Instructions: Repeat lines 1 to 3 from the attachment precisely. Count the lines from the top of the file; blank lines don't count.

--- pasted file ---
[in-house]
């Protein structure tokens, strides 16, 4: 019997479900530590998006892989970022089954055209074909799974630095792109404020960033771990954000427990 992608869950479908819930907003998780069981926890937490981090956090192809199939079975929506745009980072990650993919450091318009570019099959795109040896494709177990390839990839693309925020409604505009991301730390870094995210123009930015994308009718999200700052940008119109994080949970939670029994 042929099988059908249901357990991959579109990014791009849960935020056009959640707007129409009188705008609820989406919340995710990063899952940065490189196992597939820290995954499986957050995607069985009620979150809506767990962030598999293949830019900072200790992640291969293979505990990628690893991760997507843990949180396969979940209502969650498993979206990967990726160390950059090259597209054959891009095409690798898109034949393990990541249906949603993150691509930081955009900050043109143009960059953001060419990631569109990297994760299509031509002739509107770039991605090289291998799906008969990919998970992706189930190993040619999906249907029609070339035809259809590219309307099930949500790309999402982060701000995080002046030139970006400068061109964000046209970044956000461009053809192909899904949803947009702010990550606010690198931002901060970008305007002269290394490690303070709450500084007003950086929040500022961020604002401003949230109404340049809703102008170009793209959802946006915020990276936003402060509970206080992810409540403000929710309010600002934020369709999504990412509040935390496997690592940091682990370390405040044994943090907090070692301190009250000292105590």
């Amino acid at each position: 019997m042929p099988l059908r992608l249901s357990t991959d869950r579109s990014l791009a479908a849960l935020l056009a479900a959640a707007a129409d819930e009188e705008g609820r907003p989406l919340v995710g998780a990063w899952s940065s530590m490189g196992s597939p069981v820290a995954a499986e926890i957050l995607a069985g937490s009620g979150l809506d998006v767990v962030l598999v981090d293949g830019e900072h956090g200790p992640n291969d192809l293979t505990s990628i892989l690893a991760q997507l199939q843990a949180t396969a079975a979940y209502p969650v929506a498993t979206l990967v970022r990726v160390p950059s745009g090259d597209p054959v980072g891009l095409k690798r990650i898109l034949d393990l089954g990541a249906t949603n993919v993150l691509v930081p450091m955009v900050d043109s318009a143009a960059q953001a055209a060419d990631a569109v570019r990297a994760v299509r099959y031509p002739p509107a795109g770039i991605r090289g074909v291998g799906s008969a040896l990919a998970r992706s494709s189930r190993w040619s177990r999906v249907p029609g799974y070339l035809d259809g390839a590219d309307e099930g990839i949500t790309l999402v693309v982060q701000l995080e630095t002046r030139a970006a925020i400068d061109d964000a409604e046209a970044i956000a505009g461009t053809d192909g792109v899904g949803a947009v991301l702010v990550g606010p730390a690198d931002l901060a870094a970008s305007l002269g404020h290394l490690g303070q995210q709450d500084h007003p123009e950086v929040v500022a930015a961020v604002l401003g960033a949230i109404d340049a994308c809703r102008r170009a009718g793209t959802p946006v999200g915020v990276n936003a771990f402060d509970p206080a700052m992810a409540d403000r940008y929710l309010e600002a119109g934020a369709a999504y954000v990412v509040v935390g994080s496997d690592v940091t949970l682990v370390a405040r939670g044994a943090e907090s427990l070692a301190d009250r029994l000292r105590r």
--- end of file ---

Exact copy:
[in-house]
């Protein structure tokens, strides 16, 4: 019997479900530590998006892989970022089954055209074909799974630095792109404020960033771990954000427990 992608869950479908819930907003998780069981926890937490981090956090192809199939079975929506745009980072990650993919450091318009570019099959795109040896494709177990390839990839693309925020409604505009991301730390870094995210123009930015994308009718999200700052940008119109994080949970939670029994 042929099988059908249901357990991959579109990014791009849960935020056009959640707007129409009188705008609820989406919340995710990063899952940065490189196992597939820290995954499986957050995607069985009620979150809506767990962030598999293949830019900072200790992640291969293979505990990628690893991760997507843990949180396969979940209502969650498993979206990967990726160390950059090259597209054959891009095409690798898109034949393990990541249906949603993150691509930081955009900050043109143009960059953001060419990631569109990297994760299509031509002739509107770039991605090289291998799906008969990919998970992706189930190993040619999906249907029609070339035809259809590219309307099930949500790309999402982060701000995080002046030139970006400068061109964000046209970044956000461009053809192909899904949803947009702010990550606010690198931002901060970008305007002269290394490690303070709450500084007003950086929040500022961020604002401003949230109404340049809703102008170009793209959802946006915020990276936003402060509970206080992810409540403000929710309010600002934020369709999504990412509040935390496997690592940091682990370390405040044994943090907090070692301190009250000292105590």
């Amino acid at each position: 019997m042929p099988l059908r992608l249901s357990t991959d869950r579109s990014l791009a479908a849960l935020l056009a479900a959640a707007a129409d819930e009188e705008g609820r907003p989406l919340v995710g998780a990063w899952s940065s530590m490189g196992s597939p069981v820290a995954a499986e926890i957050l995607a069985g937490s009620g979150l809506d998006v767990v962030l598999v981090d293949g830019e900072h956090g200790p992640n291969d192809l293979t505990s990628i892989l690893a991760q997507l199939q843990a949180t396969a079975a979940y209502p969650v929506a498993t979206l990967v970022r990726v160390p950059s745009g090259d597209p054959v980072g891009l095409k690798r990650i898109l034949d393990l089954g990541a249906t949603n993919v993150l691509v930081p450091m955009v900050d043109s318009a143009a960059q953001a055209a060419d990631a569109v570019r990297a994760v299509r099959y031509p002739p509107a795109g770039i991605r090289g074909v291998g799906s008969a040896l990919a998970r992706s494709s189930r190993w040619s177990r999906v249907p029609g799974y070339l035809d259809g390839a590219d309307e099930g990839i949500t790309l999402v693309v982060q701000l995080e630095t002046r030139a970006a925020i400068d061109d964000a409604e046209a970044i956000a505009g461009t053809d192909g792109v899904g949803a947009v991301l702010v990550g606010p730390a690198d931002l901060a870094a970008s305007l002269g404020h290394l490690g303070q995210q709450d500084h007003p123009e950086v929040v500022a930015a961020v604002l401003g960033a949230i109404d340049a994308c809703r102008r170009a009718g793209t959802p946006v999200g915020v990276n936003a771990f402060d509970p206080a700052m992810a409540d403000r940008y929710l309010e600002a119109g934020a369709a999504y954000v990412v509040v935390g994080s496997d690592v940091t949970l682990v370390a405040r939670g044994a943090e907090s427990l070692a301190d009250r029994l000292r105590r």